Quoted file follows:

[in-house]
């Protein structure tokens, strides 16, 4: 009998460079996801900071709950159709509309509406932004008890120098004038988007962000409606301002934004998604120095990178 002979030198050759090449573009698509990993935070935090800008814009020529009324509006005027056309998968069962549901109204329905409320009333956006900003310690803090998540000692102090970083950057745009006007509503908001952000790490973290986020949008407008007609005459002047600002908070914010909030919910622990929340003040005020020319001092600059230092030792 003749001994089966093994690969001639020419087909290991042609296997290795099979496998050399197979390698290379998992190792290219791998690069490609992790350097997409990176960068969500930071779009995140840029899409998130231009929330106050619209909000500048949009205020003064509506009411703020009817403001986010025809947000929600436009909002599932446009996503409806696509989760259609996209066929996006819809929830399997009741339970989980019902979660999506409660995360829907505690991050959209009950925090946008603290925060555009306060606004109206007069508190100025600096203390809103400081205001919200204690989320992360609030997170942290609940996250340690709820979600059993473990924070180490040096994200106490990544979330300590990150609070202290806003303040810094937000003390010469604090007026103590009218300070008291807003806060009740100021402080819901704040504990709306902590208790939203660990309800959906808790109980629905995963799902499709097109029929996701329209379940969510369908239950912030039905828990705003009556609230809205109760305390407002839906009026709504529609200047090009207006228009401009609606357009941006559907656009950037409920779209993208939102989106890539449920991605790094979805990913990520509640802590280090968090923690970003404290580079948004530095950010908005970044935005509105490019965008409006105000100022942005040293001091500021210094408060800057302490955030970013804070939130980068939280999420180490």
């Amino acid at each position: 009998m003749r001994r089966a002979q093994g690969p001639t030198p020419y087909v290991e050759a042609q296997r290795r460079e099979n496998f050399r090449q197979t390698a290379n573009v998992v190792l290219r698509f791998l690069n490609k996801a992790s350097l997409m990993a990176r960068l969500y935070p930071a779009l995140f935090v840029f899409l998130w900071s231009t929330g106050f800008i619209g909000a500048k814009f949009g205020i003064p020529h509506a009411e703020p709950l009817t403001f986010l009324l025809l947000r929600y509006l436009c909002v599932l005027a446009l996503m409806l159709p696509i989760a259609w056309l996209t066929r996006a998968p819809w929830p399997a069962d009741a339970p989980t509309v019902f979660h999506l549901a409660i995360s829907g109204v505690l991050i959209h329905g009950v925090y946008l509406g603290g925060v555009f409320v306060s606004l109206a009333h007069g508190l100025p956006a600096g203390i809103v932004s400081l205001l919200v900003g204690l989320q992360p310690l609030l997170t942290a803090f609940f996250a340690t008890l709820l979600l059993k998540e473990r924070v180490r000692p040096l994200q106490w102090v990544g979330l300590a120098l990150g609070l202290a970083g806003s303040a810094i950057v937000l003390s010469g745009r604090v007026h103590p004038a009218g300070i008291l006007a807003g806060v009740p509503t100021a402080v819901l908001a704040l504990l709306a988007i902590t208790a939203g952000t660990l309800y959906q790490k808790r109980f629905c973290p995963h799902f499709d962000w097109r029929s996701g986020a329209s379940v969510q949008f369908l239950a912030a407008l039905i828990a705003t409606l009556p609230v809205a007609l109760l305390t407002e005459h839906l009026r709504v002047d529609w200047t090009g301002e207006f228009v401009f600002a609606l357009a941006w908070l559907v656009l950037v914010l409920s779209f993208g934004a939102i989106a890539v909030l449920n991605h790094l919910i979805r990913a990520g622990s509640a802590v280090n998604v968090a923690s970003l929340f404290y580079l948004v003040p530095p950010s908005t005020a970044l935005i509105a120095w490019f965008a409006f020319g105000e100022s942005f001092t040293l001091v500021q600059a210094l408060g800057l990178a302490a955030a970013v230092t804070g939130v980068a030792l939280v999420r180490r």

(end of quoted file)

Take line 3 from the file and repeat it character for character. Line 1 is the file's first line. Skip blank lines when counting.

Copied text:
């Amino acid at each position: 009998m003749r001994r089966a002979q093994g690969p001639t030198p020419y087909v290991e050759a042609q296997r290795r460079e099979n496998f050399r090449q197979t390698a290379n573009v998992v190792l290219r698509f791998l690069n490609k996801a992790s350097l997409m990993a990176r960068l969500y935070p930071a779009l995140f935090v840029f899409l998130w900071s231009t929330g106050f800008i619209g909000a500048k814009f949009g205020i003064p020529h509506a009411e703020p709950l009817t403001f986010l009324l025809l947000r929600y509006l436009c909002v599932l005027a446009l996503m409806l159709p696509i989760a259609w056309l996209t066929r996006a998968p819809w929830p399997a069962d009741a339970p989980t509309v019902f979660h999506l549901a409660i995360s829907g109204v505690l991050i959209h329905g009950v925090y946008l509406g603290g925060v555009f409320v306060s606004l109206a009333h007069g508190l100025p956006a600096g203390i809103v932004s400081l205001l919200v900003g204690l989320q992360p310690l609030l997170t942290a803090f609940f996250a340690t008890l709820l979600l059993k998540e473990r924070v180490r000692p040096l994200q106490w102090v990544g979330l300590a120098l990150g609070l202290a970083g806003s303040a810094i950057v937000l003390s010469g745009r604090v007026h103590p004038a009218g300070i008291l006007a807003g806060v009740p509503t100021a402080v819901l908001a704040l504990l709306a988007i902590t208790a939203g952000t660990l309800y959906q790490k808790r109980f629905c973290p995963h799902f499709d962000w097109r029929s996701g986020a329209s379940v969510q949008f369908l239950a912030a407008l039905i828990a705003t409606l009556p609230v809205a007609l109760l305390t407002e005459h839906l009026r709504v002047d529609w200047t090009g301002e207006f228009v401009f600002a609606l357009a941006w908070l559907v656009l950037v914010l409920s779209f993208g934004a939102i989106a890539v909030l449920n991605h790094l919910i979805r990913a990520g622990s509640a802590v280090n998604v968090a923690s970003l929340f404290y580079l948004v003040p530095p950010s908005t005020a970044l935005i509105a120095w490019f965008a409006f020319g105000e100022s942005f001092t040293l001091v500021q600059a210094l408060g800057l990178a302490a955030a970013v230092t804070g939130v980068a030792l939280v999420r180490r």